Martin Harris was an extremely superstitious man. Before joining the Saints, he had changed religion five times. After the succession crisis, he joined four more different sects as well as the Shakers. There are accounts that he believed the sputtering of a candle flame was a sign that the devil wanted him to stop reading his scriptures. He told someone that he had been walking and talking with Christ, who was in the form of a deer. He also stated that he had seen the devil who had four feet and a head like a jack-ass. Another statement he made was that he had just as much evidence for a Shaker book as he did for the Book of Mormon. The Shakers at the time also had numerous witnesses claim that they had seen an angel and knew their modern book of scripture, the Roll and Book, came from God. Why are their witnesses less trustworthy and those of the Book of Mormon more so?
As for the eight witnesses, there is convincing documentation that they only handled plates through a cloth or while in a box. There are also accounts of several of the eight witnesses that state they only saw the plates uncovered in vision. There is evidence that there was a physical object that Joseph Smith had, perhaps plates of tin, but that these were kept concealed at all times. Joseph would tell people that God would destroy them if they looked at the plates. Knowing this information makes these witnesses less credible.
These people grew up in a time rife with angelic appearances, visions, treasure spirits, folk magic and the like. These types of miraculous events were not unique experiences to them. So, while they may never have denied their witness to the Book of Mormon, neither did they continue with the church. They testified of other books of scripture. They made statements that they did not see with their natural eyes but in vision. The evidence of these witnesses’ testimonies were not as convincing as I originally had heard.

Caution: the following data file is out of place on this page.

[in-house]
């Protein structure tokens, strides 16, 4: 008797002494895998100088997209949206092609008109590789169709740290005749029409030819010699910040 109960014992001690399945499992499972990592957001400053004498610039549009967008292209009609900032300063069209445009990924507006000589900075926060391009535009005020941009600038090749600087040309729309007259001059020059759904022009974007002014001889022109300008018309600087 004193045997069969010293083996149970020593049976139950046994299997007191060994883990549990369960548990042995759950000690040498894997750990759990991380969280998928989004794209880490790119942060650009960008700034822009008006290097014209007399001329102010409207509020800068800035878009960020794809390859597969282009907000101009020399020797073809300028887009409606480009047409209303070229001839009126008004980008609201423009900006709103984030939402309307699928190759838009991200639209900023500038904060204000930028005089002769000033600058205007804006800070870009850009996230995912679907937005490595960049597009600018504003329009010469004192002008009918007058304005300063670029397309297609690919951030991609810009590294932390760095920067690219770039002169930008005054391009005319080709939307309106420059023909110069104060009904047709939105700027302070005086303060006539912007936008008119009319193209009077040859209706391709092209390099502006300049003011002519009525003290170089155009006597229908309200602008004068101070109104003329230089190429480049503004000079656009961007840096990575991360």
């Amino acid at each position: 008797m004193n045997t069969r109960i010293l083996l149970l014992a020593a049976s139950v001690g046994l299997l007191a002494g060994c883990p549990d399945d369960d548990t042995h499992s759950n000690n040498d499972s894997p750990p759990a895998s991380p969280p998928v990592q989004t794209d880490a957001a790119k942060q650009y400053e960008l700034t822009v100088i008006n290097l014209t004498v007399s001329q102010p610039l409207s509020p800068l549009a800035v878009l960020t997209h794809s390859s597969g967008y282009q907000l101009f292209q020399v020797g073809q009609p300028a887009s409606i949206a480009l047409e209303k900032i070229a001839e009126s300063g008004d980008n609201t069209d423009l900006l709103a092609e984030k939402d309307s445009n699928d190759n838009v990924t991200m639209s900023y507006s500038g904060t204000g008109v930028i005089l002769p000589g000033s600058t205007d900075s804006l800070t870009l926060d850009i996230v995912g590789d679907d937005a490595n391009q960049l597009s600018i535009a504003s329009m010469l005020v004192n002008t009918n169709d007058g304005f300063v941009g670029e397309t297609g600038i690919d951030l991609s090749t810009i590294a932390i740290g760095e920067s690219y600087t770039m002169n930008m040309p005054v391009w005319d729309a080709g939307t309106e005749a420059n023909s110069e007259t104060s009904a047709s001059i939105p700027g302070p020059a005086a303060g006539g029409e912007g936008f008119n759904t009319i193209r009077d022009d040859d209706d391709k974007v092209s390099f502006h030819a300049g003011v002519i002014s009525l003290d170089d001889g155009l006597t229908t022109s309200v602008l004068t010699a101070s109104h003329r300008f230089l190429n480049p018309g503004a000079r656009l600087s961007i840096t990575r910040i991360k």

4. Book of Mormon Translation, Geography, Lamanite Identity and DNA
The church has several official articles for each of these issues but I will summarize them as best I can. The church has taught that Joseph Smith used the “Urim and Thummim” to translate the Gold Plates from Reformed Egyptian to English. These instruments were clear stones placed in rims similar to glasses. The church taught that Joseph looked through these glasses at the Gold Plates and a scribe transcribed his translation. The church now acknowledges that after the loss of his original 116 pages of the Book of Mormon, Joseph exclusively used a rock in a hat to dictate the words in the Book of Mormon with the plates not being looked at at all. This same rock was found while Joseph was digging for treasure, and he used this same rock to charge people money to find treasure, but he never found any.
The church used to teach that the people of the Book of Mormon (the Nephites and Lamanites) came from Jerusalem, sailed across the ocean, and became what is now the First Nations people. We were taught that these people spread over all of North and South America. The church taught that both continents, and especially the United States, were saved for a righteous people and none could get here except led by God. The heading to the Book of Mormon used to say that the people of the Book of Mormon became the “principle” ancestors of the American Indians. This has since changed to “among” the ancestors of the American Indians. The prevailing theory now is that there was a very small area where these people settled, which has not been found.
The facts of this matter are that the church was deceptive about the translation of the Book of Mormon. Church historians/prophets have said that Joseph Smith did not use a seer stone. Bruce R. McConkie, a famous Mormon general authority, stated that peep stones were of the devil. Now the church acknowledges that Joseph used the stone in his hat to translate.